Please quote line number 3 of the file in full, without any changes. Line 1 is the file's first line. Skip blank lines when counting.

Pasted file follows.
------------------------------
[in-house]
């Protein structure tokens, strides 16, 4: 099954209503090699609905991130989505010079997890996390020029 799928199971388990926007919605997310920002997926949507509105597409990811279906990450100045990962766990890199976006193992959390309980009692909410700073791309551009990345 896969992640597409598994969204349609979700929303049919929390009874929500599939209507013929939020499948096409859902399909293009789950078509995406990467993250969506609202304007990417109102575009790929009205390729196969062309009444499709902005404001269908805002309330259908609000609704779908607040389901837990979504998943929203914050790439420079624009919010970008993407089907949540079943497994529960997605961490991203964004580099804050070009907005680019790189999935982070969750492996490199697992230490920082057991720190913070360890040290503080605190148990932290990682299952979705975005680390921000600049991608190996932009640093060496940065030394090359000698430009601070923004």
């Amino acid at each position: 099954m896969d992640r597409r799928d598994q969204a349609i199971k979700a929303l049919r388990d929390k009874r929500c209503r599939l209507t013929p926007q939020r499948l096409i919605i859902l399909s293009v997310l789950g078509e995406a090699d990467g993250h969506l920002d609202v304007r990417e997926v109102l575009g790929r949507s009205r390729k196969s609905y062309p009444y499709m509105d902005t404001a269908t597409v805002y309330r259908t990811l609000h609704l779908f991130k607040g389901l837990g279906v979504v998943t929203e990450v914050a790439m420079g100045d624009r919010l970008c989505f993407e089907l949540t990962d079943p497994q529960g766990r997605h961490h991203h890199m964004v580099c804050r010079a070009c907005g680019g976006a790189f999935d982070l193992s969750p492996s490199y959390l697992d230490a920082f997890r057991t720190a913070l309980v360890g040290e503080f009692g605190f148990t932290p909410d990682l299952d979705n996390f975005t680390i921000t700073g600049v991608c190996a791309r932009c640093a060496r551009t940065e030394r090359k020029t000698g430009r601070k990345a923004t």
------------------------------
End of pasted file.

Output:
């Amino acid at each position: 099954m896969d992640r597409r799928d598994q969204a349609i199971k979700a929303l049919r388990d929390k009874r929500c209503r599939l209507t013929p926007q939020r499948l096409i919605i859902l399909s293009v997310l789950g078509e995406a090699d990467g993250h969506l920002d609202v304007r990417e997926v109102l575009g790929r949507s009205r390729k196969s609905y062309p009444y499709m509105d902005t404001a269908t597409v805002y309330r259908t990811l609000h609704l779908f991130k607040g389901l837990g279906v979504v998943t929203e990450v914050a790439m420079g100045d624009r919010l970008c989505f993407e089907l949540t990962d079943p497994q529960g766990r997605h961490h991203h890199m964004v580099c804050r010079a070009c907005g680019g976006a790189f999935d982070l193992s969750p492996s490199y959390l697992d230490a920082f997890r057991t720190a913070l309980v360890g040290e503080f009692g605190f148990t932290p909410d990682l299952d979705n996390f975005t680390i921000t700073g600049v991608c190996a791309r932009c640093a060496r551009t940065e030394r090359k020029t000698g430009r601070k990345a923004t």